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Narragansett resident builds community of support for women with cancer | Narragansett Times


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NARRAGANSETT – For 15 years, Narragansett resident Marie Saccoccio has been helping uplift local and area women diagnosed with cancer through a unique and lasting support group. Certified by the American Cancer Society (ACS) to assist women battling any form of the disease, Saccoccio, who has built up a steady base of group members over the years, makes a dedicated effort to ensure the overall support experience is communal, positive and inspiring while still being informative and useful.

“One thing I want to stress about this is that it’s all very upbeat,” said Saccoccio. “We are a support group after all, so we do talk about the serious issues of course, but it’s not to where it’s a gruesome, negative situation. It gets to a point where some of the new members look around the table and say ‘oh, she looks good, she looks good, I’m going to be fine.’ That’s what the whole thing is about.”

Saccoccio, who formerly owned an area real estate business, began the support program in 2004 after receiving ACS training and becoming a certified volunteer for Reach to Recovery, a faction of ACS that focuses on breast cancer support. Though certified in this area, Saccoccio stresses her support group is open to any and all women who are battling any form of cancer, in remission or who have survived any cancer diagnosis. She held her first meeting at South County Hospital that year, eventually outgrew the space, and moved to the South Kingstown YMCA, which she and the group also eventually outgrew. Ultimately, they ended up at South Kingstown Senior Center on Dominic Road in Wakefield, where the forum, which has seen over 80 women become members, still meets at 1 p.m. on the last Wednesday of every month to discuss the hardships of living with such a disease, but also to share personal anecdotes and life milestones. According to Saccoccio, the meetings provide a unique opportunity to speak with people who may have gone through a similar situation or a topic that is difficult to discuss with loved ones.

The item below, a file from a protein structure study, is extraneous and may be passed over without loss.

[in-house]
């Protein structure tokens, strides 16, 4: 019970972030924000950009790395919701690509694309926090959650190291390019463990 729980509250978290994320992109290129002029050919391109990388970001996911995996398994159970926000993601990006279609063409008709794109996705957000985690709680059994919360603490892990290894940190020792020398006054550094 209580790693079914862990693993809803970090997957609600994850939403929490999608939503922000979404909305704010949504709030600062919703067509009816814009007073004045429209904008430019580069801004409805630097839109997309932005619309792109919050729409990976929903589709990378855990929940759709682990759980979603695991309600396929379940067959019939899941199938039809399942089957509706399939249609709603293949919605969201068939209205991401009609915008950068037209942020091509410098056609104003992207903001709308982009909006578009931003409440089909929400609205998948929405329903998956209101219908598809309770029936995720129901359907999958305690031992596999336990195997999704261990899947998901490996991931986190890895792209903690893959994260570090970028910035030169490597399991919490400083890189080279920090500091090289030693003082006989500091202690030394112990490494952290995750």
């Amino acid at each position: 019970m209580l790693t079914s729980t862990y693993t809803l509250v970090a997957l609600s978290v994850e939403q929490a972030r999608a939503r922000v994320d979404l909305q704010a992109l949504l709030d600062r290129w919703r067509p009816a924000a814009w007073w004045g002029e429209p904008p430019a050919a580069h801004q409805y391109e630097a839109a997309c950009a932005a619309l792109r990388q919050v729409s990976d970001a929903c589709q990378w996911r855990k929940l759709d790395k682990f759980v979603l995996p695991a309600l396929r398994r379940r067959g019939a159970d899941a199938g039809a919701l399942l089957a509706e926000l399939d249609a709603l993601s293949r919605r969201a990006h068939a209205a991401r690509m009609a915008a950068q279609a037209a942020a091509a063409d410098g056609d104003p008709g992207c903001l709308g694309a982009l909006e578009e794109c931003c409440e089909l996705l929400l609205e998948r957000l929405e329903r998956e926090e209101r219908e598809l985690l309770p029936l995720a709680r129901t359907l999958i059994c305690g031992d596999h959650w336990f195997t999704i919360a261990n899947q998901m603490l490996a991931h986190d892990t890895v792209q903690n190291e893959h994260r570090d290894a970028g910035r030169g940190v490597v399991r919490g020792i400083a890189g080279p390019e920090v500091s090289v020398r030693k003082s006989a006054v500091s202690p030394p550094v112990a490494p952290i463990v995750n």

“Here, you can talk with women who have cancer or have had cancer, and perhaps you can talk about things you don’t want to talk about with your own family, because they worry,” she said. 

In order to get the most out of the monthly gatherings, Saccoccio divides the support meetings into two factions: the first, which Saccoccio describes as a “rap session,” typically sees members come together in the senior center’s conference room to share personal experiences with cancer or catch up with each other.